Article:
INHERITANCE TAX is something which families understandably won’t want to think about, with the need to pay it on an eligible estate being due to a death.
The sombre circumstances that come with inheritance may mean that estate planning is something many wish not to talk about with loved ones. However, according to one of the UK’s leading wealth managers, Charles Stanley, talking about money and the future can be extremely important.
The warning has come amid research which has found that 22 percent of UK adults saying they envisage living under one roof with their elderly parents later in life – or that they do so already.
The reasons for this range from a desire to avoid retirement or care home costs, as well as to ensure their parents are not left on their own.
Among the options been planned are suggestions of:
- Parents moving in with children to avoid being alone
- Parents moving in with children to avoid care/retirement home costs
- Children moving in with their parents, so they are not alone
- Children moving in with parents to avoid care/retirement home costs
- Parents signing their houses over to children and all living together in it
- Parents and children purchasing a joint property and living in it as a family.
Meanwhile, 21 percent have said their parents will have to – or already do – fund the costs of a retirement care home.
Due to these costs, eight percent have said they think it’s unlikely that they will inherit anything due to the costs.
But, despite this, research suggests there’s still a significant number of people who are not having conversations about later life with their parents.
A survey by Charles Stanley has found that 14 percent of UK adults have never discussed their parents’ retirement plans with them.
Now, the wealth managers firm has launched a “Conversation Starters” initiative, with the aim to encourage families to talk about money and to start planning for the future.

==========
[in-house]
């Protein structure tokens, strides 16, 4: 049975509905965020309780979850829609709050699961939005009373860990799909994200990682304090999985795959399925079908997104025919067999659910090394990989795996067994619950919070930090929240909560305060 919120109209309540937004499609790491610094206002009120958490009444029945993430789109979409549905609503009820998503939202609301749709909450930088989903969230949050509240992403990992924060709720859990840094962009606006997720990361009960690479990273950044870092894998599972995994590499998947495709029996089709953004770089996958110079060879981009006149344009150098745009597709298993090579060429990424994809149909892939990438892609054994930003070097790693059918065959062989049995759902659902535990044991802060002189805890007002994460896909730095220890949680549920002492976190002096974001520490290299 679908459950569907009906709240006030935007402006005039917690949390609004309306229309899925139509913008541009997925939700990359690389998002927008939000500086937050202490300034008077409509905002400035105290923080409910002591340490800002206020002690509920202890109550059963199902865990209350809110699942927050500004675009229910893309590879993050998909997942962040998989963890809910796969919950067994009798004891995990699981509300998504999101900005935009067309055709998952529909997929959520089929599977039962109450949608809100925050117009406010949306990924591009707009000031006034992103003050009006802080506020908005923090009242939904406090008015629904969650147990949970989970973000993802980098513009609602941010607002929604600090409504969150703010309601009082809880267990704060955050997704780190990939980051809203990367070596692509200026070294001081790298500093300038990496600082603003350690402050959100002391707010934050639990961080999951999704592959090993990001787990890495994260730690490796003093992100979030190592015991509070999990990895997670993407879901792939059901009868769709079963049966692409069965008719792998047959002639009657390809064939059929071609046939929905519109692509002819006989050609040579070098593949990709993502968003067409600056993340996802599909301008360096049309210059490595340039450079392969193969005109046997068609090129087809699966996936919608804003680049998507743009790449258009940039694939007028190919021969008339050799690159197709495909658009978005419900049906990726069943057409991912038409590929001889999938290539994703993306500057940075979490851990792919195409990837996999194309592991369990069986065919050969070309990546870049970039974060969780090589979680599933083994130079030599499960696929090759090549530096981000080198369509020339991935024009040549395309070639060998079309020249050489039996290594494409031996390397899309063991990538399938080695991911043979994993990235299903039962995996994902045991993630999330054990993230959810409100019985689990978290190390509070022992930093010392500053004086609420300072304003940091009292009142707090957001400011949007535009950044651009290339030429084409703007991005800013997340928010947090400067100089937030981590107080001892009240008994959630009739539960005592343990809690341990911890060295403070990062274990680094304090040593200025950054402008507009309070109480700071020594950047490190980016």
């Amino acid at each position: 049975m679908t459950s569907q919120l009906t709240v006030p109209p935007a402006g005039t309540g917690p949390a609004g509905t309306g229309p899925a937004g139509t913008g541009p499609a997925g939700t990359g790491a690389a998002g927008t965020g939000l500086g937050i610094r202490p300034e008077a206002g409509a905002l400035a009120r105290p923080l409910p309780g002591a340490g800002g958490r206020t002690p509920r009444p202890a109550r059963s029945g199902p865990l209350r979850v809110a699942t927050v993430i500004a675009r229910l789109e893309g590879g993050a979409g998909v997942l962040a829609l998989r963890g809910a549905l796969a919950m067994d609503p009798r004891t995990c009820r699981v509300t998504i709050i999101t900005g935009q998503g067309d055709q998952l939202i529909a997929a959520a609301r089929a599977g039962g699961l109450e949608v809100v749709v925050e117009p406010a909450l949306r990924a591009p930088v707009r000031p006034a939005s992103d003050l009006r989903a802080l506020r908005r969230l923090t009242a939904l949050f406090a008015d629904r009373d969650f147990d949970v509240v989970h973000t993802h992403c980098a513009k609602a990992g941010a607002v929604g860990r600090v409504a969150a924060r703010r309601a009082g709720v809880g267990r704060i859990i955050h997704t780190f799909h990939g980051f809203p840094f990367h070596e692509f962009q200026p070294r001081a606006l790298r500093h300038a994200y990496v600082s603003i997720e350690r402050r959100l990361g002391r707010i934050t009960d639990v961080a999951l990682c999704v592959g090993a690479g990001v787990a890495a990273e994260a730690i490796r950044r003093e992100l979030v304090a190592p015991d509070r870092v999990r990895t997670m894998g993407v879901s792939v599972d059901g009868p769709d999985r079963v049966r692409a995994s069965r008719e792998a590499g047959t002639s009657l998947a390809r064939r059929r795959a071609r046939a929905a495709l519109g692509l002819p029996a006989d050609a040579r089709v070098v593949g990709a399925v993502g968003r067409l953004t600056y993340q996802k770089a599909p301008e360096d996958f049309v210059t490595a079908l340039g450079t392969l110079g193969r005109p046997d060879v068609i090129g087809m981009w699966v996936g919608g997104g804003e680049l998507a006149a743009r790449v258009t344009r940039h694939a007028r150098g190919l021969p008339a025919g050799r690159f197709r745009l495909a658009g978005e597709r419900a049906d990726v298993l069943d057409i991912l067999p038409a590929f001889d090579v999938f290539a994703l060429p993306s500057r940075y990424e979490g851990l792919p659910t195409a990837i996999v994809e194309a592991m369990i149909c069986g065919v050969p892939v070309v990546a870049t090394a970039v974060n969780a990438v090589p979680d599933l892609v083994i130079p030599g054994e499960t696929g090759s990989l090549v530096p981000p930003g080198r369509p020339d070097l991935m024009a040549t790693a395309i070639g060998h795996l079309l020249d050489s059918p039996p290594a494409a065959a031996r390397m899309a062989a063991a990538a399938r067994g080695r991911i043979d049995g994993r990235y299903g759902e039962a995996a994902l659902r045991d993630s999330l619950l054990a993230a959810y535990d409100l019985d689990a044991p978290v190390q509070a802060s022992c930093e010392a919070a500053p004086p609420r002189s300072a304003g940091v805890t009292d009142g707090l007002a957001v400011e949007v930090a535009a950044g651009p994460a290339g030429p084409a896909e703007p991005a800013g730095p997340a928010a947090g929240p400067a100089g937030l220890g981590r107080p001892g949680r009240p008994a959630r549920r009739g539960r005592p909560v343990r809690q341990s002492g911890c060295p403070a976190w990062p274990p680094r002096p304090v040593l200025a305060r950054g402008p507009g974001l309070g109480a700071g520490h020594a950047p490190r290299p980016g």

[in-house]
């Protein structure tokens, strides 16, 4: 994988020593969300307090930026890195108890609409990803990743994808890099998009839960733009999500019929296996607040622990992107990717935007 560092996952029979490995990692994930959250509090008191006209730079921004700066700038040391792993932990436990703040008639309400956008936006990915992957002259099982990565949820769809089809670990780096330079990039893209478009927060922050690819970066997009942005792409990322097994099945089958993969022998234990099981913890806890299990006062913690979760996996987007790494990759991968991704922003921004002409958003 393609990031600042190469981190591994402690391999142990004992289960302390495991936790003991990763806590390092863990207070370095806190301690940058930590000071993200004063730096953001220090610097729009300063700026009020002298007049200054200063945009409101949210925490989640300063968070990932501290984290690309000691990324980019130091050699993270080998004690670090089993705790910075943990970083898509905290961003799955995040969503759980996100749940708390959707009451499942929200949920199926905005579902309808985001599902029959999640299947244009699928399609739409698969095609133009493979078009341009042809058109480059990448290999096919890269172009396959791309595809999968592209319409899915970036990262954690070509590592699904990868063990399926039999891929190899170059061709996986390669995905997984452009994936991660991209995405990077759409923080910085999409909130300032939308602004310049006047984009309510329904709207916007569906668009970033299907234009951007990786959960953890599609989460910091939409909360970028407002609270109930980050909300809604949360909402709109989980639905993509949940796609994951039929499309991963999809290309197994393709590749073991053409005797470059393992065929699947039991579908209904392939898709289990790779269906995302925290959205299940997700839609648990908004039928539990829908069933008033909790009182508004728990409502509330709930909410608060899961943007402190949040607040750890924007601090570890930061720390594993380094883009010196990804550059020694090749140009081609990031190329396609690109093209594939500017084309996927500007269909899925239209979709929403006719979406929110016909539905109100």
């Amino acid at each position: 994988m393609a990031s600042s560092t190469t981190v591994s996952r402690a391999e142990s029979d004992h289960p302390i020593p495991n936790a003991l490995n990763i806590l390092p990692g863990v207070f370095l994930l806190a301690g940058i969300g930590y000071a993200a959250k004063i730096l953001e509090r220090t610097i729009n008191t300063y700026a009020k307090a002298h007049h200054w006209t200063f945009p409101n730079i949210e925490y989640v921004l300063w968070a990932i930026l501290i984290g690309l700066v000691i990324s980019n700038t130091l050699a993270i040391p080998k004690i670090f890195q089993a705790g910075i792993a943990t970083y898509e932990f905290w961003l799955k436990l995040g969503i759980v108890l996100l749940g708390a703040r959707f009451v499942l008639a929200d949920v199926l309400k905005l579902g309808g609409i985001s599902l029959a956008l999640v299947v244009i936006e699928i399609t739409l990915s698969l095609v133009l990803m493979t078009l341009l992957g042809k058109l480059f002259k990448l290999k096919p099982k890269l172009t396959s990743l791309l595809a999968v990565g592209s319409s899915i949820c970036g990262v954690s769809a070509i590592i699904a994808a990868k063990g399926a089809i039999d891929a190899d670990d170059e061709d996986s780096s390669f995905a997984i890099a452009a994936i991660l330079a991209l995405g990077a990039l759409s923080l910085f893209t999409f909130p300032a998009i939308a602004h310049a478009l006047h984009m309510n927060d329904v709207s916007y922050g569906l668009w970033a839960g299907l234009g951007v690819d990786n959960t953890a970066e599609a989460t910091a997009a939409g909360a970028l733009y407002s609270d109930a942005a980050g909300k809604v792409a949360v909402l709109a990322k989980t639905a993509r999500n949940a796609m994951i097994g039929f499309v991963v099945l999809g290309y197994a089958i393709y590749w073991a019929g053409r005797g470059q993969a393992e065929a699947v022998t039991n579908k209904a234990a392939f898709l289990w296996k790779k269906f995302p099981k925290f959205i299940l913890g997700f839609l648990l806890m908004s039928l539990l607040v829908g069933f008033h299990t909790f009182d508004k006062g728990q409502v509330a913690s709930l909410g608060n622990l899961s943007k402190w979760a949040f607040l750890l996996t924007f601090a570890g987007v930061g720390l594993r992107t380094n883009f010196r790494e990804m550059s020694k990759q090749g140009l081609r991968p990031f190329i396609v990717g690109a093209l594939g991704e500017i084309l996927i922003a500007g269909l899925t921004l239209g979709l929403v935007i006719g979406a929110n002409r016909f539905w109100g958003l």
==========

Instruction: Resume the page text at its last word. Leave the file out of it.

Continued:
Despite escalating retirement and care home costs having the potential to dramatically erode potential inheritances and put them at risk, around a third (31 percent) admit that they’ve not considered how this is likely to impact the financial legacy left by their parents.
Findings suggest that more than two in five (42 percent) believe that these costs will reduce their inheritance, while eight percent expect it will mean they’ll end up receiving nothing.
However, the company is highlighting one way in which some people may be able to reduce the likelihood of savings intended for inheritance deplete.
The research has found that three in five (60 percent) say they have received a financial gift from their parents to help with key life moments such as house deposits, weddings, car purchases or starting a business.
And, Charles Stanley adds, utilising the option of financial gifting early on may help reduce the amount that is eaten up by care/retirement home costs or eligible for Inheritance Tax due further down the line.
Alex Price, Director of Financial Planning at Charles Stanley said: “The looming cost of care may be putting future financial legacies under threat as many people have to sell their homes or use their hard earned savings to pay for it.
“This is making families think smarter about their living arrangements, as older members get to the point of needing an extra helping hand and are moving back in with their children – the Boomerang parents.
“Whichever route families decide to go down, the key starting point is talking about the options available and planning early.
“But one in seven UK adults admit that they have never discussed their parents’ retirement plans with them, potentially building up trouble for the future.
“Just thinking about having conversations about money can feel uncomfortable, and often, people don’t know how to start having them.
“But they are essential to make sure you can take advantage of all the available options and can achieve your longer-term goals, which will provide real comfort and peace of mind.”